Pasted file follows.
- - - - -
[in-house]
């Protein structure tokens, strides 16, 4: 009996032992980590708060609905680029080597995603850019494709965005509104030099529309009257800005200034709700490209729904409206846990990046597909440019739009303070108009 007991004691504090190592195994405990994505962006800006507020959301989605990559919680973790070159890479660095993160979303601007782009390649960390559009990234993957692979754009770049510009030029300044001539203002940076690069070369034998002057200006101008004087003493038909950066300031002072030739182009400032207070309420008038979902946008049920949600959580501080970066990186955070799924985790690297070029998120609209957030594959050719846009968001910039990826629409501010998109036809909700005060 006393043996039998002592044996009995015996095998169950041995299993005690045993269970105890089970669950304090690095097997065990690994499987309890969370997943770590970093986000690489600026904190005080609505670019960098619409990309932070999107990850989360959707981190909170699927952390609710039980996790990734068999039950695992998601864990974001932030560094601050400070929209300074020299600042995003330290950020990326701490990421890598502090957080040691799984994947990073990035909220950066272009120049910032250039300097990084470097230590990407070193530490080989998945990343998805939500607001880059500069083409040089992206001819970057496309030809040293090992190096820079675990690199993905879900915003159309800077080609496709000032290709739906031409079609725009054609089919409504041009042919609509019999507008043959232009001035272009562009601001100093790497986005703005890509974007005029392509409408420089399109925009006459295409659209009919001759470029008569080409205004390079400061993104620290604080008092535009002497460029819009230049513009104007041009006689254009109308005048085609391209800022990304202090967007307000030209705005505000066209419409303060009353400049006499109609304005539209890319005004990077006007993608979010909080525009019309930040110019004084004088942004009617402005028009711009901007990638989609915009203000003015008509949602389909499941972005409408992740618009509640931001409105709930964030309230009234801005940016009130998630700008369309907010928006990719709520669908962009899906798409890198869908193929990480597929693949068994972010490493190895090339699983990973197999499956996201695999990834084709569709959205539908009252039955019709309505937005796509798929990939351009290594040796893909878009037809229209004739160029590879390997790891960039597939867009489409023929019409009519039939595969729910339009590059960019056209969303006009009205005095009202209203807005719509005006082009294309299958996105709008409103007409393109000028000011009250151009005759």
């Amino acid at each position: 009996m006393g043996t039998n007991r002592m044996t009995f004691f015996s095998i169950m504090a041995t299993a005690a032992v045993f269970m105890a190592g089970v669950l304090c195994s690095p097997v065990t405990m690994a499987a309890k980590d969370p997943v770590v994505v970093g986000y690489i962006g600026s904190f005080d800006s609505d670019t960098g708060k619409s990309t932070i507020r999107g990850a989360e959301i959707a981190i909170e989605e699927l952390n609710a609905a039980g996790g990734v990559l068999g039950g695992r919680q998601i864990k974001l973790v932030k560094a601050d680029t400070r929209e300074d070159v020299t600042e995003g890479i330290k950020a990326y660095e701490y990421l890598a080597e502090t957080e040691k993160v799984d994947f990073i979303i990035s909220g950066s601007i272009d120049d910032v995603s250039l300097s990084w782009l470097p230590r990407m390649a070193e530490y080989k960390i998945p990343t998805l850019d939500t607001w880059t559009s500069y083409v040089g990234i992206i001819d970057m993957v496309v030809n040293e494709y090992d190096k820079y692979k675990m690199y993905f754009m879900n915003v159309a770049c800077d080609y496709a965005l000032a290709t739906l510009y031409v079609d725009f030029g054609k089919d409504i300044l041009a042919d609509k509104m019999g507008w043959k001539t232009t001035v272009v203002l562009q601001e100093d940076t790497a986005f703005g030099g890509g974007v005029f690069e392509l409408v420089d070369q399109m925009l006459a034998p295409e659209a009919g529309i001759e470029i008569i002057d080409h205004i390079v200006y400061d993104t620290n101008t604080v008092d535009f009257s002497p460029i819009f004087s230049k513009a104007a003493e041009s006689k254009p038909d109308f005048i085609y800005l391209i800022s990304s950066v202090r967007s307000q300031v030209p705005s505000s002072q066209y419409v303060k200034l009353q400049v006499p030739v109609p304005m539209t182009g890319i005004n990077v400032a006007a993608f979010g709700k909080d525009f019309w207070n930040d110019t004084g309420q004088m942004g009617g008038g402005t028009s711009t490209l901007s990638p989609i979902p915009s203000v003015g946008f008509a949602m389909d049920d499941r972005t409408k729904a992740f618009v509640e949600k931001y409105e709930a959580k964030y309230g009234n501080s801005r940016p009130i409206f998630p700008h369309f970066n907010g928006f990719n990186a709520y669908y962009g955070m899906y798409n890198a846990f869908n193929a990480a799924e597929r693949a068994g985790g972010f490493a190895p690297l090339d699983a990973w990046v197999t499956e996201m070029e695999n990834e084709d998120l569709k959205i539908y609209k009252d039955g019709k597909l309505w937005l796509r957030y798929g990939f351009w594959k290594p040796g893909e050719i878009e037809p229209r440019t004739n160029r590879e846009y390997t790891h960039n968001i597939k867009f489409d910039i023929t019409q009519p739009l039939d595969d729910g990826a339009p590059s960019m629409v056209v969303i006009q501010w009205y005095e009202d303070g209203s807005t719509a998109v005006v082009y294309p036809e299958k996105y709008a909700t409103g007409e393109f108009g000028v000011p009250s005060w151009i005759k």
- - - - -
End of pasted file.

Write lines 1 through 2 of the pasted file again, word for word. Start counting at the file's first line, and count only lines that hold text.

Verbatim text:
[in-house]
């Protein structure tokens, strides 16, 4: 009996032992980590708060609905680029080597995603850019494709965005509104030099529309009257800005200034709700490209729904409206846990990046597909440019739009303070108009 007991004691504090190592195994405990994505962006800006507020959301989605990559919680973790070159890479660095993160979303601007782009390649960390559009990234993957692979754009770049510009030029300044001539203002940076690069070369034998002057200006101008004087003493038909950066300031002072030739182009400032207070309420008038979902946008049920949600959580501080970066990186955070799924985790690297070029998120609209957030594959050719846009968001910039990826629409501010998109036809909700005060 006393043996039998002592044996009995015996095998169950041995299993005690045993269970105890089970669950304090690095097997065990690994499987309890969370997943770590970093986000690489600026904190005080609505670019960098619409990309932070999107990850989360959707981190909170699927952390609710039980996790990734068999039950695992998601864990974001932030560094601050400070929209300074020299600042995003330290950020990326701490990421890598502090957080040691799984994947990073990035909220950066272009120049910032250039300097990084470097230590990407070193530490080989998945990343998805939500607001880059500069083409040089992206001819970057496309030809040293090992190096820079675990690199993905879900915003159309800077080609496709000032290709739906031409079609725009054609089919409504041009042919609509019999507008043959232009001035272009562009601001100093790497986005703005890509974007005029392509409408420089399109925009006459295409659209009919001759470029008569080409205004390079400061993104620290604080008092535009002497460029819009230049513009104007041009006689254009109308005048085609391209800022990304202090967007307000030209705005505000066209419409303060009353400049006499109609304005539209890319005004990077006007993608979010909080525009019309930040110019004084004088942004009617402005028009711009901007990638989609915009203000003015008509949602389909499941972005409408992740618009509640931001409105709930964030309230009234801005940016009130998630700008369309907010928006990719709520669908962009899906798409890198869908193929990480597929693949068994972010490493190895090339699983990973197999499956996201695999990834084709569709959205539908009252039955019709309505937005796509798929990939351009290594040796893909878009037809229209004739160029590879390997790891960039597939867009489409023929019409009519039939595969729910339009590059960019056209969303006009009205005095009202209203807005719509005006082009294309299958996105709008409103007409393109000028000011009250151009005759």